I have only time whilst the Stage Stops a few moments to say that I received yours of 24 last Evening. the day was not forgotten by me. mrs Smith invited mr Otis and Family to dine with us upon the occasion, and made the token of New England thanksgiving a fine plumb pudding, and the company toasted the day & many happy returns of it— Your Letter added to the pleasure of the Day by informing...
I wrote you a few lines by Brisler who I hope will reach you today, if Johns Mumps do not prevent him from travelling. Louisas continues very much sweld yet, and it is the Sixth day since they first appeard. Caroline is seizd with a most voilent inflamation in her Eyes, so as to throw her into a fever; and oblige the Dr. to lay blisters upon her to relieve her. She is rather better to day, but...
What can you expect me to write you from this village; where I hear & know no more what is passing in the world, than if I was wholy secluded from it. I have not Seen a Newspaper Since I came and but one Gentleman from Nyork. I can tell you that the leaves wither and fall, beautifully variegated by the frost with all the coulours of the Rainbow, that the tide Ebbs and flows covering the meddow...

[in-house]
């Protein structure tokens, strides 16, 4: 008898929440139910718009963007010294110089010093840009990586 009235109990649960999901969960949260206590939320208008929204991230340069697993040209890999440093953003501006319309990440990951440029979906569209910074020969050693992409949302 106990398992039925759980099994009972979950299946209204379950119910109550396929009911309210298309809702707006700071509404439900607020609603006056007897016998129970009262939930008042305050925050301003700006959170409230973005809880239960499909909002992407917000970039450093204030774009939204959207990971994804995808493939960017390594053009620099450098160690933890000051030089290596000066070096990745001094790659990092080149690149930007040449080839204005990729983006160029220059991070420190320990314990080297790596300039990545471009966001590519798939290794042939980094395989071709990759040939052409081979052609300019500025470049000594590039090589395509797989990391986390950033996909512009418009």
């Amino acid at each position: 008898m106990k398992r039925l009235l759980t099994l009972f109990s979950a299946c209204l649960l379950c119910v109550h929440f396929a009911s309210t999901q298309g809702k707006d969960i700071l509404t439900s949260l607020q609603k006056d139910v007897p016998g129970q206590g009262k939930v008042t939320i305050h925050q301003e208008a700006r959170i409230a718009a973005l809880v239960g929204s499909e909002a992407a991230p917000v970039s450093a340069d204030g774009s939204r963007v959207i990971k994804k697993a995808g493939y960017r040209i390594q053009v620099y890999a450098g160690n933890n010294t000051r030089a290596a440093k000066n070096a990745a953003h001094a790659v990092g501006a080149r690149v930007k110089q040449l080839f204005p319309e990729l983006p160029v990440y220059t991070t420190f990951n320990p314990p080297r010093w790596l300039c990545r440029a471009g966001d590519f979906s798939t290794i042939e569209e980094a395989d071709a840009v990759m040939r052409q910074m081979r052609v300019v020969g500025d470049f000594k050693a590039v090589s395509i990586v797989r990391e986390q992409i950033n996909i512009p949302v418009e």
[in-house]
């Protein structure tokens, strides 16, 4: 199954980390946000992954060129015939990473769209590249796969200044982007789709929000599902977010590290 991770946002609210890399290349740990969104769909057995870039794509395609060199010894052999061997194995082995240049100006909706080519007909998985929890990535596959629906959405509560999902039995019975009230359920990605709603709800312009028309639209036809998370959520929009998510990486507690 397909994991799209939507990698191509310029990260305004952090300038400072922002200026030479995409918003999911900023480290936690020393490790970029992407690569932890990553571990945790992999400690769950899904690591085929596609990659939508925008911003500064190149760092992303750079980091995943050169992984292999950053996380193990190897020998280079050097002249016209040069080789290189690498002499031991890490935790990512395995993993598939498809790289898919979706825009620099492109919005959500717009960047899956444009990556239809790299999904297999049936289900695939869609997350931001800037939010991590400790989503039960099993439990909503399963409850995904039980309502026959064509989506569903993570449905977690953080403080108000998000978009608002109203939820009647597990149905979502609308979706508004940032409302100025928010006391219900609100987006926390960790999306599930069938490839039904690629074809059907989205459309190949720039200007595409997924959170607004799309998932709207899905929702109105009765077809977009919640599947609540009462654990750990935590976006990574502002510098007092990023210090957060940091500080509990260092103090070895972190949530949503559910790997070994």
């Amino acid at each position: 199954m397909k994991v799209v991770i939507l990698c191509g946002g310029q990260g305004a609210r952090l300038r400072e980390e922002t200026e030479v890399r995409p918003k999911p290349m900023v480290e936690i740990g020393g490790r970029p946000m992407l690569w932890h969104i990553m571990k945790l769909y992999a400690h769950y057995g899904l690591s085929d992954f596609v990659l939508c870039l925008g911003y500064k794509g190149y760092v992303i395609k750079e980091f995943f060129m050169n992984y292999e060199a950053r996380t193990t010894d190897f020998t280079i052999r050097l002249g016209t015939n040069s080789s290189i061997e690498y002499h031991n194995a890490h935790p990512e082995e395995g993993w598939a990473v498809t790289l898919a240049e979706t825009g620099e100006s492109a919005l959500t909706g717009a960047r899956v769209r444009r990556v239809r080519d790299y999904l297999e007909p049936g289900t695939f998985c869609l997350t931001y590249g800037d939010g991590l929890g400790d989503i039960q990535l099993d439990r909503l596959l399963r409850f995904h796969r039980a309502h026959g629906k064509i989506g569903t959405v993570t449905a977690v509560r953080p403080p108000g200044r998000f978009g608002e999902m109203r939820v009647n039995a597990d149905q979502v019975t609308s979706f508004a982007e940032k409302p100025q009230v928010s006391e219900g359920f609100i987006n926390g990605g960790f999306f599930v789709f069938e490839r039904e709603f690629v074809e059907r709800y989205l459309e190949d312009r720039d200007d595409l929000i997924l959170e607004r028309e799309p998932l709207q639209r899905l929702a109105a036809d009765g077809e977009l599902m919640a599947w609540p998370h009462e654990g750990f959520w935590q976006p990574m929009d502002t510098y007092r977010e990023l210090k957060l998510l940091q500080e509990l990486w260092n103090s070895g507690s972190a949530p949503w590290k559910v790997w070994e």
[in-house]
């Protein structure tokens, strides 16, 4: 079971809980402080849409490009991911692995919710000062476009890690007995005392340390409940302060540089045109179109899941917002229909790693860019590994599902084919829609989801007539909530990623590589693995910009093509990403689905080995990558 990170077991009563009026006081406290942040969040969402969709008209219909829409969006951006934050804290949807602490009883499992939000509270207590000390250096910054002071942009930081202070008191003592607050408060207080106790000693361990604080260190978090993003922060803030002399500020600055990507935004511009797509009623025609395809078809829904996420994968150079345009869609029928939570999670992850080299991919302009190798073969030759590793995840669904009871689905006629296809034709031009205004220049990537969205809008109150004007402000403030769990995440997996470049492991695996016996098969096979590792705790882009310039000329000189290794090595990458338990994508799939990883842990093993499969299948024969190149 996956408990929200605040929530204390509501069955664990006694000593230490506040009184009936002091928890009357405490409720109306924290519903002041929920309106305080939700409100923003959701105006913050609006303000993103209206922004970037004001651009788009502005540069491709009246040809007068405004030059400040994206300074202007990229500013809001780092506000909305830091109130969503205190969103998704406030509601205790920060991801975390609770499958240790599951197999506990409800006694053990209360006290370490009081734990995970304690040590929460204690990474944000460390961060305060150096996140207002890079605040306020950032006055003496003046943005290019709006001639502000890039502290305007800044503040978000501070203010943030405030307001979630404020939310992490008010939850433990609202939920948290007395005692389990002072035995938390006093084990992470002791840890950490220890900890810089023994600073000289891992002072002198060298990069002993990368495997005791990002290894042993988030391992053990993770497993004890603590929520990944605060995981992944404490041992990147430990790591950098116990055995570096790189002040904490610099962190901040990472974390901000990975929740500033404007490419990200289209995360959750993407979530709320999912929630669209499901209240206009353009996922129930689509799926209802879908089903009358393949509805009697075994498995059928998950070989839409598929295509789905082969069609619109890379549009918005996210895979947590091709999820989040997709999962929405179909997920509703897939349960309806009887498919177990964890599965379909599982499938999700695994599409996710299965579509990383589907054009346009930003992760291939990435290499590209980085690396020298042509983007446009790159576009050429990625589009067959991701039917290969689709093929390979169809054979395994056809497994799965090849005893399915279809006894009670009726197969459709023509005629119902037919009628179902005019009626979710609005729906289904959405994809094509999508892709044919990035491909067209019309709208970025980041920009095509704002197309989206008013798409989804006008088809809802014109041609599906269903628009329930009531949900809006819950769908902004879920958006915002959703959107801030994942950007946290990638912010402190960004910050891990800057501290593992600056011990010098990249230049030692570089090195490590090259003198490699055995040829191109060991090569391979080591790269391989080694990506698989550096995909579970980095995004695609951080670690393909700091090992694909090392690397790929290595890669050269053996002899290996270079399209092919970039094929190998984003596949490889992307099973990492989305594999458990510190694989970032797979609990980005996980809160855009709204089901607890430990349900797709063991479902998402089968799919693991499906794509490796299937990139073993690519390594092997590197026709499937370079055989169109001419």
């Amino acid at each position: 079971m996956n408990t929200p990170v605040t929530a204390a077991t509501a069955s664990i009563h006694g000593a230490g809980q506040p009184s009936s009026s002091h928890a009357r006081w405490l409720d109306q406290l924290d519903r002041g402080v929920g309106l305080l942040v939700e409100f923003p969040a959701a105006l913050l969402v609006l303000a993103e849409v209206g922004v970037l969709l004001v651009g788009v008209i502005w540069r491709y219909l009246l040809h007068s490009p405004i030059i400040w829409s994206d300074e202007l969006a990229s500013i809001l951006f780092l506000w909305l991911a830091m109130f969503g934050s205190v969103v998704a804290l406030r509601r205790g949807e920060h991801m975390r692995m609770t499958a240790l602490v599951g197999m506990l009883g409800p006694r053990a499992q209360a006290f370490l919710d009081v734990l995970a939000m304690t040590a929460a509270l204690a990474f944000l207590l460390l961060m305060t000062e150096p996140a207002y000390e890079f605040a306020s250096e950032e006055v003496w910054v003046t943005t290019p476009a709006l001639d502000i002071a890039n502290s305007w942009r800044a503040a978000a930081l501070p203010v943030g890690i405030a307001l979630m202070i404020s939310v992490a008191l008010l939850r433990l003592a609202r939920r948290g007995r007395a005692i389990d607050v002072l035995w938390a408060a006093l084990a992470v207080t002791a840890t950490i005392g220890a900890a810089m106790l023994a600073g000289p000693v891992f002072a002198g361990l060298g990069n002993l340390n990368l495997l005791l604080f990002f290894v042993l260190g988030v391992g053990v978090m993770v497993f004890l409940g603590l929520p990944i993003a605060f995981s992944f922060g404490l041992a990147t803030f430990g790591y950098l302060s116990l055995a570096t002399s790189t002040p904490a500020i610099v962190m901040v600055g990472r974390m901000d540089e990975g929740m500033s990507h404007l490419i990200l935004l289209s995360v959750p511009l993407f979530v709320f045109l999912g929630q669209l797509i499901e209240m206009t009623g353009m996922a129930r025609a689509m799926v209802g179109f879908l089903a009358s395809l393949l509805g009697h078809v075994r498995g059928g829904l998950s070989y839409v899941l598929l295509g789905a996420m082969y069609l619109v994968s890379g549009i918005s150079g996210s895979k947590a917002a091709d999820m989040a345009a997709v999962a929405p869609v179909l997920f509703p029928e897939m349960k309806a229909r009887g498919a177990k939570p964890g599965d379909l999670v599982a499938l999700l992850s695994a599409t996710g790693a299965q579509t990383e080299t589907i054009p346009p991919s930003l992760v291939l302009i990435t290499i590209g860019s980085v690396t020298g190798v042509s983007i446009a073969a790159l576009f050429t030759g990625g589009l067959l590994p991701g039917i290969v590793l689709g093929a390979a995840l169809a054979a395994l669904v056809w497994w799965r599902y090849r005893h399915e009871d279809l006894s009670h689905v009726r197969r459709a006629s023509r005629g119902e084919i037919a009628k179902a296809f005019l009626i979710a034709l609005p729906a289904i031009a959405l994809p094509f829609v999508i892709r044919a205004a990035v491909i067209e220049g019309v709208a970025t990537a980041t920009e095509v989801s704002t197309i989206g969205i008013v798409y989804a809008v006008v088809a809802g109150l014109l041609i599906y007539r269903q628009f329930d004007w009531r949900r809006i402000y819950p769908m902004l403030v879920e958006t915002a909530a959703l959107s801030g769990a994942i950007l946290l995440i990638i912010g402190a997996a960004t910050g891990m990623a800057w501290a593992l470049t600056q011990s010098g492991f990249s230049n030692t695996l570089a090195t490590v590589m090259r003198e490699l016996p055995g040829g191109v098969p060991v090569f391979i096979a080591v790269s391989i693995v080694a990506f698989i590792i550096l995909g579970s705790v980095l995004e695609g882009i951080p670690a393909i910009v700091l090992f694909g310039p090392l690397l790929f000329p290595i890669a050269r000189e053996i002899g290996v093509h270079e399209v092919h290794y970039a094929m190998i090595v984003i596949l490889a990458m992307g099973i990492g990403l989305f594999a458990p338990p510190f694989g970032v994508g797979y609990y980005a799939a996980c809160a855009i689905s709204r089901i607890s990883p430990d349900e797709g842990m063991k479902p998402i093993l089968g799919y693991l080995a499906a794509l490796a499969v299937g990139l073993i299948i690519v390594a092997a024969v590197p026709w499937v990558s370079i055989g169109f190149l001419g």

I received last Evening yours of the 25—with a Heart filled with gratitude, for the many Blessings I have enjoyed through the 35 years of our union; I would not look upon a single Shade in the picture; for if according to Rousseaus philosophy, abstinence from what we delight in, is the Epicurism of reason; I have had my full proportion of enjoyment; This day is very fine, I almost regret to...
I received your Letter on Saturday the 26th by Brisler who with his family arrived here in safety John was taken with the Mumps the day before. he was not so sick, as to prevent their proceeding to cross the Ferry—I have not heard of him since, but expect to, this day. Louiisa has had the Mumps, so as to be swelld up to her Eyes. they have been a week upon her, and are not yet gone—Caroline...
Tomorow morning I expect to leave this place, and proceed on my way to Philadelphia—where I hope soon to hear from you. Frank and family had arived before Brisler. They had only ten days passage. our Envoys I presume are ready to sail. The P writes me that he hopes they are gone that there may no longer be room for impertinent paragraphs fabricated by busy bodies who are forever meddling with...